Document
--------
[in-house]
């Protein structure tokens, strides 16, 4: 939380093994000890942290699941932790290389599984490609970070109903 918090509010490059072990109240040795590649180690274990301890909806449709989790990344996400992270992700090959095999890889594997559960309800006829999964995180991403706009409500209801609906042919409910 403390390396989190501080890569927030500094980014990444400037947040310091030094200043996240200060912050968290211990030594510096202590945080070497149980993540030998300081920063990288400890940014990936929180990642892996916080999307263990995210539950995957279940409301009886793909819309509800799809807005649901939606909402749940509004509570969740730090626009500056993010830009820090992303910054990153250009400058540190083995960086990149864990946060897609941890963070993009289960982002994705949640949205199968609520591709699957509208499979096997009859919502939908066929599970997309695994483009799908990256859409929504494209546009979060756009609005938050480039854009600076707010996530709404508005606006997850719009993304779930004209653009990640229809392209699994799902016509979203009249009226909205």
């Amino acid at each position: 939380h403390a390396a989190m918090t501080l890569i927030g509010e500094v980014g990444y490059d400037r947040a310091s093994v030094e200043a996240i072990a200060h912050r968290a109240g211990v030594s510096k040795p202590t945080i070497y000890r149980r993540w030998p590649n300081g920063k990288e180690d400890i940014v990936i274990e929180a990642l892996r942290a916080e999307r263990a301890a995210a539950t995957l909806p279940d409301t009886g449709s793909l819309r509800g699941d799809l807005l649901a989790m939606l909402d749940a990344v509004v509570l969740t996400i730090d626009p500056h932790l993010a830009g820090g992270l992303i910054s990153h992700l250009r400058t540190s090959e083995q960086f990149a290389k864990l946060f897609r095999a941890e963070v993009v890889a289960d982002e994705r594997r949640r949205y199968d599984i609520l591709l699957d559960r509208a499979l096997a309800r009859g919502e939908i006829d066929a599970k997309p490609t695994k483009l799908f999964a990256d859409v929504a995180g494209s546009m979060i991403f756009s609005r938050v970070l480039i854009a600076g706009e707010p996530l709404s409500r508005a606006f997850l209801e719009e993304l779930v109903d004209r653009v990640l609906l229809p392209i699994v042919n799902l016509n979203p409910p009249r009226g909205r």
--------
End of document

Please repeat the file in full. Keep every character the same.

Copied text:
[in-house]
């Protein structure tokens, strides 16, 4: 939380093994000890942290699941932790290389599984490609970070109903 918090509010490059072990109240040795590649180690274990301890909806449709989790990344996400992270992700090959095999890889594997559960309800006829999964995180991403706009409500209801609906042919409910 403390390396989190501080890569927030500094980014990444400037947040310091030094200043996240200060912050968290211990030594510096202590945080070497149980993540030998300081920063990288400890940014990936929180990642892996916080999307263990995210539950995957279940409301009886793909819309509800799809807005649901939606909402749940509004509570969740730090626009500056993010830009820090992303910054990153250009400058540190083995960086990149864990946060897609941890963070993009289960982002994705949640949205199968609520591709699957509208499979096997009859919502939908066929599970997309695994483009799908990256859409929504494209546009979060756009609005938050480039854009600076707010996530709404508005606006997850719009993304779930004209653009990640229809392209699994799902016509979203009249009226909205």
């Amino acid at each position: 939380h403390a390396a989190m918090t501080l890569i927030g509010e500094v980014g990444y490059d400037r947040a310091s093994v030094e200043a996240i072990a200060h912050r968290a109240g211990v030594s510096k040795p202590t945080i070497y000890r149980r993540w030998p590649n300081g920063k990288e180690d400890i940014v990936i274990e929180a990642l892996r942290a916080e999307r263990a301890a995210a539950t995957l909806p279940d409301t009886g449709s793909l819309r509800g699941d799809l807005l649901a989790m939606l909402d749940a990344v509004v509570l969740t996400i730090d626009p500056h932790l993010a830009g820090g992270l992303i910054s990153h992700l250009r400058t540190s090959e083995q960086f990149a290389k864990l946060f897609r095999a941890e963070v993009v890889a289960d982002e994705r594997r949640r949205y199968d599984i609520l591709l699957d559960r509208a499979l096997a309800r009859g919502e939908i006829d066929a599970k997309p490609t695994k483009l799908f999964a990256d859409v929504a995180g494209s546009m979060i991403f756009s609005r938050v970070l480039i854009a600076g706009e707010p996530l709404s409500r508005a606006f997850l209801e719009e993304l779930v109903d004209r653009v990640l609906l229809p392209i699994v042919n799902l016509n979203p409910p009249r009226g909205r």